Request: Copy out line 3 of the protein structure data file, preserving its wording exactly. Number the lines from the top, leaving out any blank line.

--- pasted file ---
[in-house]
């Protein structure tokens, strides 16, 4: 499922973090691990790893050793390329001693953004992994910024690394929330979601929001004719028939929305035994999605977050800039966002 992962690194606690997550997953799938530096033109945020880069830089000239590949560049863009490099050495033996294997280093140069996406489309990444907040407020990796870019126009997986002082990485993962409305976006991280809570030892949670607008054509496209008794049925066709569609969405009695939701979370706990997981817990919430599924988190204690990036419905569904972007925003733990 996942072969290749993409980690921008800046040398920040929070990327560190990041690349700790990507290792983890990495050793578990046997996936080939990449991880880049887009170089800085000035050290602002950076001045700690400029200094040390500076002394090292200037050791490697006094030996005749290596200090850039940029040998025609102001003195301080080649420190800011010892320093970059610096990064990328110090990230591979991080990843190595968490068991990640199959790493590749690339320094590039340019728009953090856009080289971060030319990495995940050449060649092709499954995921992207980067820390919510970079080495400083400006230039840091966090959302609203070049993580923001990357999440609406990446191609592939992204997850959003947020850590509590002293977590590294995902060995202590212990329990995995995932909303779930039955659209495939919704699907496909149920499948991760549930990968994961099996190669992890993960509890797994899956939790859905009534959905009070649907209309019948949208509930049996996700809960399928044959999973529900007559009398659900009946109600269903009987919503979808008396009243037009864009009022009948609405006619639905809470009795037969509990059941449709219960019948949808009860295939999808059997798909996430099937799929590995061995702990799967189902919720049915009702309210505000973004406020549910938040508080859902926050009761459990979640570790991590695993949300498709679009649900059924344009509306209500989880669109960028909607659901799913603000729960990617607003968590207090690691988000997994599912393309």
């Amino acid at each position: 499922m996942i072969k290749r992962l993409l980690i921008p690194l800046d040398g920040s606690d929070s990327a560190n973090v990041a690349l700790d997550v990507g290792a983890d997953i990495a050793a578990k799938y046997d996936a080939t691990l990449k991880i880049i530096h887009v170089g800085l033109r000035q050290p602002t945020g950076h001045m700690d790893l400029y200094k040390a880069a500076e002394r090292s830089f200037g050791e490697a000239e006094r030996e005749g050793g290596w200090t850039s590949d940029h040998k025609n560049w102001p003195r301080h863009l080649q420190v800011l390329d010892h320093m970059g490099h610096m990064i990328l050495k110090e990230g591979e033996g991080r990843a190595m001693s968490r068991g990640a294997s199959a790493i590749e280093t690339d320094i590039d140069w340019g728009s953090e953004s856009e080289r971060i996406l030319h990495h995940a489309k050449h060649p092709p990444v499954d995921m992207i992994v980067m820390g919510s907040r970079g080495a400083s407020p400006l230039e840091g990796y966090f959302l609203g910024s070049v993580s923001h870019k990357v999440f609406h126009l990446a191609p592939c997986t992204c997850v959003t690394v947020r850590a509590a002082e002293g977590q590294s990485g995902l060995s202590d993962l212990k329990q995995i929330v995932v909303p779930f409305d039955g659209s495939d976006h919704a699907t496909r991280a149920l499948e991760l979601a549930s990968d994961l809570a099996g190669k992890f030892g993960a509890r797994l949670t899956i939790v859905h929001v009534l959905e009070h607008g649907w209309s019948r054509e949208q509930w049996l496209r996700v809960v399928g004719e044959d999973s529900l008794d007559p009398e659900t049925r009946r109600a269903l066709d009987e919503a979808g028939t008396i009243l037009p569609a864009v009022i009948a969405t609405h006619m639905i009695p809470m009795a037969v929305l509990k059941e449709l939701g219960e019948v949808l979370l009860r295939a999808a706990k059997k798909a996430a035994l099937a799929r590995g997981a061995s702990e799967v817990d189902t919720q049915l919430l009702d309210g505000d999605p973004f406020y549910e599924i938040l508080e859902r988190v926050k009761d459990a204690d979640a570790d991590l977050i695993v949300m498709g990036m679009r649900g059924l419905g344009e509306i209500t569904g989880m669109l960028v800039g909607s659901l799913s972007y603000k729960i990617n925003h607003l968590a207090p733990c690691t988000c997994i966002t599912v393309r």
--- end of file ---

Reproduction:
């Amino acid at each position: 499922m996942i072969k290749r992962l993409l980690i921008p690194l800046d040398g920040s606690d929070s990327a560190n973090v990041a690349l700790d997550v990507g290792a983890d997953i990495a050793a578990k799938y046997d996936a080939t691990l990449k991880i880049i530096h887009v170089g800085l033109r000035q050290p602002t945020g950076h001045m700690d790893l400029y200094k040390a880069a500076e002394r090292s830089f200037g050791e490697a000239e006094r030996e005749g050793g290596w200090t850039s590949d940029h040998k025609n560049w102001p003195r301080h863009l080649q420190v800011l390329d010892h320093m970059g490099h610096m990064i990328l050495k110090e990230g591979e033996g991080r990843a190595m001693s968490r068991g990640a294997s199959a790493i590749e280093t690339d320094i590039d140069w340019g728009s953090e953004s856009e080289r971060i996406l030319h990495h995940a489309k050449h060649p092709p990444v499954d995921m992207i992994v980067m820390g919510s907040r970079g080495a400083s407020p400006l230039e840091g990796y966090f959302l609203g910024s070049v993580s923001h870019k990357v999440f609406h126009l990446a191609p592939c997986t992204c997850v959003t690394v947020r850590a509590a002082e002293g977590q590294s990485g995902l060995s202590d993962l212990k329990q995995i929330v995932v909303p779930f409305d039955g659209s495939d976006h919704a699907t496909r991280a149920l499948e991760l979601a549930s990968d994961l809570a099996g190669k992890f030892g993960a509890r797994l949670t899956i939790v859905h929001v009534l959905e009070h607008g649907w209309s019948r054509e949208q509930w049996l496209r996700v809960v399928g004719e044959d999973s529900l008794d007559p009398e659900t049925r009946r109600a269903l066709d009987e919503a979808g028939t008396i009243l037009p569609a864009v009022i009948a969405t609405h006619m639905i009695p809470m009795a037969v929305l509990k059941e449709l939701g219960e019948v949808l979370l009860r295939a999808a706990k059997k798909a996430a035994l099937a799929r590995g997981a061995s702990e799967v817990d189902t919720q049915l919430l009702d309210g505000d999605p973004f406020y549910e599924i938040l508080e859902r988190v926050k009761d459990a204690d979640a570790d991590l977050i695993v949300m498709g990036m679009r649900g059924l419905g344009e509306i209500t569904g989880m669109l960028v800039g909607s659901l799913s972007y603000k729960i990617n925003h607003l968590a207090p733990c690691t988000c997994i966002t599912v393309r």